There’s a lot of enjoyment that can come from riding a motorcycle. It provides a feeling of exhilaration that just doesn’t come with driving a car. Unfortunately, with this added exhilaration also comes some added risk. Just looking a motorcycle, it’s obvious that these vehicles would be less safe than cars. However, technology is in the works to try and make them at least a little bit safer.
Just How Dangerous are Motorcycles?
But are motorcycles really that much more dangerous than cars? They both drive on the same roads at roughly the same speeds. According to these motorcycle accident attorneys in Los Angeles, “motorcycle riders are much more likely to be injured or killed when they are involved in an accident” and the stats back that up. According to stats from the federal government back in 2015, the number of deaths on motorcycles was 29 times higher than that of cars, per mile traveled. This is clearly a significant increase, and one that needs to be considered when buying or riding a motorcycle.
One of the best methods people can currently use to keep themselves safer on motorcycles is wear a helmet. A primary cause of death or serious injury while on a motorcycle is from head trauma, and a helmet makes this less likely. However, helmets aren’t foolproof. They are only about 37 percent effective when it comes to preventing deaths, and 67 percent effective when it comes to preventing brain damage. While better, you’re still in danger of dying while on a motorcycle, even if you wear a helmet.
For a while, the number of motorcycles deaths in the United States was declining, from about the 1980s until the late 1990s. However since then, the total number of deaths each year has been steadily climbing back up. What can be done to reverse this trend, and make motorcycles safer?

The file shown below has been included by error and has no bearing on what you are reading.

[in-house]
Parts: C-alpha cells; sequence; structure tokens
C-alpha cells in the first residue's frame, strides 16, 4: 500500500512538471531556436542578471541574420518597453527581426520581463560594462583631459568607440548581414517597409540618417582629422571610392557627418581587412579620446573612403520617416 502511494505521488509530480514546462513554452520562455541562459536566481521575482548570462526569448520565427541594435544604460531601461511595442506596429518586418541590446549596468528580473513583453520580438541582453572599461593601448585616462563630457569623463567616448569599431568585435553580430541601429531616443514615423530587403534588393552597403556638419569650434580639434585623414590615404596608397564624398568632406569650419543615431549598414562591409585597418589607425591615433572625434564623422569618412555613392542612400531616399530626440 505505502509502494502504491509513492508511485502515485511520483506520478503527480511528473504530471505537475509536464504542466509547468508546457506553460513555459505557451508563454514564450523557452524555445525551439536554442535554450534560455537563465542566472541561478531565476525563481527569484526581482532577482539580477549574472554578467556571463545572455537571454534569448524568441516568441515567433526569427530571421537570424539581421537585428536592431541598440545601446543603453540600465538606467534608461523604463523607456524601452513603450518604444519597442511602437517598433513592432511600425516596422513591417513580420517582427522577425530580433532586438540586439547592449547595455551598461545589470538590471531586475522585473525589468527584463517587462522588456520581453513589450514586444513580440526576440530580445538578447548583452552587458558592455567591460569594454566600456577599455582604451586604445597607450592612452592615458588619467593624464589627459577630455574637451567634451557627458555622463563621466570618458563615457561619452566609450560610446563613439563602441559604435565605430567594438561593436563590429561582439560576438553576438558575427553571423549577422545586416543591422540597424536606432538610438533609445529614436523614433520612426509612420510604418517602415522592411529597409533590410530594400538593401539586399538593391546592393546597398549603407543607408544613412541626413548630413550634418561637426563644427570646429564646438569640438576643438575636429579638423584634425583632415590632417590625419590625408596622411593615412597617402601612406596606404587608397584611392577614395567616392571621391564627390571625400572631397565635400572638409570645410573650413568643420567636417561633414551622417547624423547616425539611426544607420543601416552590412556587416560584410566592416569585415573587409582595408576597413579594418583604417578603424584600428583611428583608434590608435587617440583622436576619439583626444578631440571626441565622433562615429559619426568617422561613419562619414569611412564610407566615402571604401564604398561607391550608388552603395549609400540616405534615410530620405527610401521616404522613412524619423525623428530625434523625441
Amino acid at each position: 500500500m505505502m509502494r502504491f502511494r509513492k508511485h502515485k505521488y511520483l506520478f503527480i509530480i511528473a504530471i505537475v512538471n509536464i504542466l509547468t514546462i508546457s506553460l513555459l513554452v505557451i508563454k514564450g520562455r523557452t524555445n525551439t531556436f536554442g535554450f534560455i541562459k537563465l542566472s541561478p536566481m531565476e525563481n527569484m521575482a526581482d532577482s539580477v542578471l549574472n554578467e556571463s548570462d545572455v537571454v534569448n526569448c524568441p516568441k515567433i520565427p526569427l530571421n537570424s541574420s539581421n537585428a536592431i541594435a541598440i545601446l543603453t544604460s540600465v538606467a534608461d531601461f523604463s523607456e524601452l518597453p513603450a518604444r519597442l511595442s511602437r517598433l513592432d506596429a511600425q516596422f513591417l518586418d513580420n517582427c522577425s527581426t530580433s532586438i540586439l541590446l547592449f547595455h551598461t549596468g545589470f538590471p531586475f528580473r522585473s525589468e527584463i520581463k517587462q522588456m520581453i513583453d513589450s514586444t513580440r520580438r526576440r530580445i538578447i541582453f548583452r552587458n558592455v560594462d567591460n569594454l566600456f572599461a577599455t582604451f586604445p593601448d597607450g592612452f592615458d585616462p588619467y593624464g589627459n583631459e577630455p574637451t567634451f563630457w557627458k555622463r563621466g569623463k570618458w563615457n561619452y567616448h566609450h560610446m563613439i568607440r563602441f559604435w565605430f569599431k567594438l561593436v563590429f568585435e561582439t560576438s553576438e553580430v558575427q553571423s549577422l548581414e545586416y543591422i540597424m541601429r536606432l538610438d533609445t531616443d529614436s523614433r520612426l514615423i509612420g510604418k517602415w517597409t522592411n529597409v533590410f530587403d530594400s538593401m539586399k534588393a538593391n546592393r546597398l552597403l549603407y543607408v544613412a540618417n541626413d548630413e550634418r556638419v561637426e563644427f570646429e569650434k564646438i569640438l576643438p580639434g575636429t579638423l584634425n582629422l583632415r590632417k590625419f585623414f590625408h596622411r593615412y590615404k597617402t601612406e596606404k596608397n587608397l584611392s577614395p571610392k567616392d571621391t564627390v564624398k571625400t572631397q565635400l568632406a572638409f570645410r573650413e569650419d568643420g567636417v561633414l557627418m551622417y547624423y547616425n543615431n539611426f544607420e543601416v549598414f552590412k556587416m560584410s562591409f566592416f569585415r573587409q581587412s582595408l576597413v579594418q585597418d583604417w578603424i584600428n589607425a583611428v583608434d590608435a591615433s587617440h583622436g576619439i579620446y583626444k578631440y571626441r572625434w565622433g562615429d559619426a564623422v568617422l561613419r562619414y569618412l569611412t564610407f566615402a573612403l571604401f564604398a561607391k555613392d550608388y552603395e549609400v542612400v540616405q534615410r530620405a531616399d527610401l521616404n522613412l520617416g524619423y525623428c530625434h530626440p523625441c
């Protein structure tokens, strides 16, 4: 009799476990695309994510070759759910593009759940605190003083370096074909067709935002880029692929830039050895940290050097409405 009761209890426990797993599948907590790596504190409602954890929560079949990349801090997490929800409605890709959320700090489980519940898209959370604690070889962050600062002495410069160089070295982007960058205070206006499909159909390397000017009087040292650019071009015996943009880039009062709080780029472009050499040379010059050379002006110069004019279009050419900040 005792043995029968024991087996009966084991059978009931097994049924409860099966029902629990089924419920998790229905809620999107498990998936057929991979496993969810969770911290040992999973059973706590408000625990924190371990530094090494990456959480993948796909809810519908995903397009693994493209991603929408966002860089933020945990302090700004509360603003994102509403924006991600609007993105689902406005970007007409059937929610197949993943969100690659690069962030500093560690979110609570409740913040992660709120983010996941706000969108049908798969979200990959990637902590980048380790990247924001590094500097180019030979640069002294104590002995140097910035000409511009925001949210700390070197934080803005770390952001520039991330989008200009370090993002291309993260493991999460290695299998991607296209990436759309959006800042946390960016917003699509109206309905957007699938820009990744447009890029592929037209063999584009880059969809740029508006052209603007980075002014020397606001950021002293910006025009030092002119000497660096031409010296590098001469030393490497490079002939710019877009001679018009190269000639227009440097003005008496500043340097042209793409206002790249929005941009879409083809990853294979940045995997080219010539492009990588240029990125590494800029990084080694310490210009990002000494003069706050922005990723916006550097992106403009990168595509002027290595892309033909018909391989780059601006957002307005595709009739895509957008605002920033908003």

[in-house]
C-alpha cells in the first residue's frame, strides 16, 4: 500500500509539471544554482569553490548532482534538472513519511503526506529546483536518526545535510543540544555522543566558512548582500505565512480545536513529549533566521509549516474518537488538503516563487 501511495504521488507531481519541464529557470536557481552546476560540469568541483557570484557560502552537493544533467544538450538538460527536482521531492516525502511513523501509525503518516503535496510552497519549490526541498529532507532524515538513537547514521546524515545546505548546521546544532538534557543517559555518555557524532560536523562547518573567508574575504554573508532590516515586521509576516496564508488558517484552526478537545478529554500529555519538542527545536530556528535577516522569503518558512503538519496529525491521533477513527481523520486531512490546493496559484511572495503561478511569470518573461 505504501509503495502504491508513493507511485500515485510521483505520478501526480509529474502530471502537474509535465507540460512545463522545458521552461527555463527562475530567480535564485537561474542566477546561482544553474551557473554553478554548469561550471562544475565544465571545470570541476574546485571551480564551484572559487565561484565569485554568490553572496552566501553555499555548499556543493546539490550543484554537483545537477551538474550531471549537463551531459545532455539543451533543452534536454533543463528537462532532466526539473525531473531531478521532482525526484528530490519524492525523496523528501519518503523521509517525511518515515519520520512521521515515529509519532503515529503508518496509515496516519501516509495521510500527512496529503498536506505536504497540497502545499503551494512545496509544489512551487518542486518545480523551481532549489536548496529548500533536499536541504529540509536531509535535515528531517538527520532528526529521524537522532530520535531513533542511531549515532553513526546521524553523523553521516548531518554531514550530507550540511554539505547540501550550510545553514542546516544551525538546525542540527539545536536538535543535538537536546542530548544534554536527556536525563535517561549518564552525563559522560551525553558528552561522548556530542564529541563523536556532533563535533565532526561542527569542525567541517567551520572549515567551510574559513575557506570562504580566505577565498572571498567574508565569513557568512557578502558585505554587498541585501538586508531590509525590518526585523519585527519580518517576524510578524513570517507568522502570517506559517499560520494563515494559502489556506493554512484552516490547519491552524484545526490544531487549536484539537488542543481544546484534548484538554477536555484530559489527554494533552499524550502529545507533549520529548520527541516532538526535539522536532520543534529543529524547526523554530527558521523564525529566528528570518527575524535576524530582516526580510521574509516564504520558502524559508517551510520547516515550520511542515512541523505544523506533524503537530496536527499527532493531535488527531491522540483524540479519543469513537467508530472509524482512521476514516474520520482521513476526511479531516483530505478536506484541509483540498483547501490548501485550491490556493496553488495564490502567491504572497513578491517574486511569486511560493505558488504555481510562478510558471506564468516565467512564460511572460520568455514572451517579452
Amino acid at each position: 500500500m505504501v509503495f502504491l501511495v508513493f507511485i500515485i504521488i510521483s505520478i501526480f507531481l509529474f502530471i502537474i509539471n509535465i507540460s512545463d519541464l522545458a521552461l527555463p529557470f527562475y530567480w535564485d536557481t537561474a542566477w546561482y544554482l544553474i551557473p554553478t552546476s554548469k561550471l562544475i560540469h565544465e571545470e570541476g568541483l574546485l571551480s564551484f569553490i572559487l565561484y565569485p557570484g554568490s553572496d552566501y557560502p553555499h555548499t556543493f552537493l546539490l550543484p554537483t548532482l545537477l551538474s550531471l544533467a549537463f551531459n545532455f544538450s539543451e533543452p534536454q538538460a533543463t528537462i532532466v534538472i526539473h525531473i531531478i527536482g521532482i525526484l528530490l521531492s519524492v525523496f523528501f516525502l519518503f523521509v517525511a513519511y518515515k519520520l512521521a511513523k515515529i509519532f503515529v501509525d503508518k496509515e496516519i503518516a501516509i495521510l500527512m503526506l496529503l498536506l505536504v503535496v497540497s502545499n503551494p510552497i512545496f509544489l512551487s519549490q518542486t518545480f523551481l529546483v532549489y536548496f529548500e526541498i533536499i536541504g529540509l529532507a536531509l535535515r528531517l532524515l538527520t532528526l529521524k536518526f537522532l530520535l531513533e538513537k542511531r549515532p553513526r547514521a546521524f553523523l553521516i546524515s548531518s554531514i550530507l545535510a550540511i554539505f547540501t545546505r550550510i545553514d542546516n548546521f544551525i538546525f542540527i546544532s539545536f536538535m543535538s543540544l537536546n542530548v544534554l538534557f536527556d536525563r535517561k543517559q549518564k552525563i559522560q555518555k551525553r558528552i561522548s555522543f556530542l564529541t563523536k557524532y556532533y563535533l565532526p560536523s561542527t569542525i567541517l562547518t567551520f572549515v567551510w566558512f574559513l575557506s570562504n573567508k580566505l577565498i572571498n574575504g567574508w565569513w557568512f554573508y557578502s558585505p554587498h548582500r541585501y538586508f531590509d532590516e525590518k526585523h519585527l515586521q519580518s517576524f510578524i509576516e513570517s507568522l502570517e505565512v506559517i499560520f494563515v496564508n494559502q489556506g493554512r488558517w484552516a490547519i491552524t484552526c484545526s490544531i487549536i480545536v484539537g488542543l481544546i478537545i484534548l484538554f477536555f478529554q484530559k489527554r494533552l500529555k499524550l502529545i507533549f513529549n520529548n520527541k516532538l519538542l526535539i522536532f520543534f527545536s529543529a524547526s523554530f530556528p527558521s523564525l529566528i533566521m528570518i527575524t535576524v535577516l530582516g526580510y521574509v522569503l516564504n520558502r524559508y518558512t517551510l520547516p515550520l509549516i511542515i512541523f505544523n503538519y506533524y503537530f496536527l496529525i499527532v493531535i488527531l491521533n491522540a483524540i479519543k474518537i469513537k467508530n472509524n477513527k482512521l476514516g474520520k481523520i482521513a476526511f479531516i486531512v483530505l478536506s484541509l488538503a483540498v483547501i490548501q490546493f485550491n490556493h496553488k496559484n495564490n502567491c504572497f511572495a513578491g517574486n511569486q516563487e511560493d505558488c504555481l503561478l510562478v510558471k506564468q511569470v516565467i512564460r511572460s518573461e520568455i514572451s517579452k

New Technology on the Horizon
The other technology is from a startup called Ride Vision. With Ride Vision, two wide angle cameras will be mounted at the front and the back of the bike. These cameras will attach to a computer underneath the seat, and use the footage from the cameras to analyze the surrounding area in 360 degrees. These cameras will scan the bikes surroundings, and alert the driver to things like other drivers turning towards them, or coming up on them from behind. To alert the driver, audio cues and blinking lights mounted near the mirrors will be used. The idea is to give the driver of the motorcycle warnings about things they may not otherwise notice.
The goal of both of these technologies is to increase visibility for motorcyclists, something that is a big problem. It’s hard to avoid an accident if you don’t see it coming, and when you’re driving a motorcycle, it’s hard to get a good look at your surroundings at all times.
Both of these technologies are still a little ways off. Bosch Mobility Solutions’ Vehicle-to-Vehicle technology is still in prototype, while Ride Vision expects to launch by 2020. Time will tell whether or not both of these technologies ultimately come to market, and more importantly, are able to significantly reduce the number of deaths and injuries associated with motorcycles.
What New Tech Lies In Store?
Besides these two technologies, could there be more on the way? Even if both of these technologies were fully implemented, they would only reduce the number of motorcycle deaths by roughly a third. And while this is admirable, perhaps there is more that can be done. We can only hope that new technologies come along after these that can make the roads safer for not only motorcyclists, but for everyone on the road.
What Riders Can Do for Now
Until these new technologies become mainstream, there are a few things motorcyclists can do to keep themselves safer. For starters, always wear a helmet. While it may not prevent every injury, it is definitely better than nothing. Besides that, you should always remember to use your turn signals, and to be aware of your surroundings at all times. Avoid driving in bad weather if you can avoid it, and don’t take any unnecessary risks while you drive. Driving a motorcycle is dangerous enough as it is without you making it worse by not following standard safety procedures.Updated Date: 20 June 2018, 14:48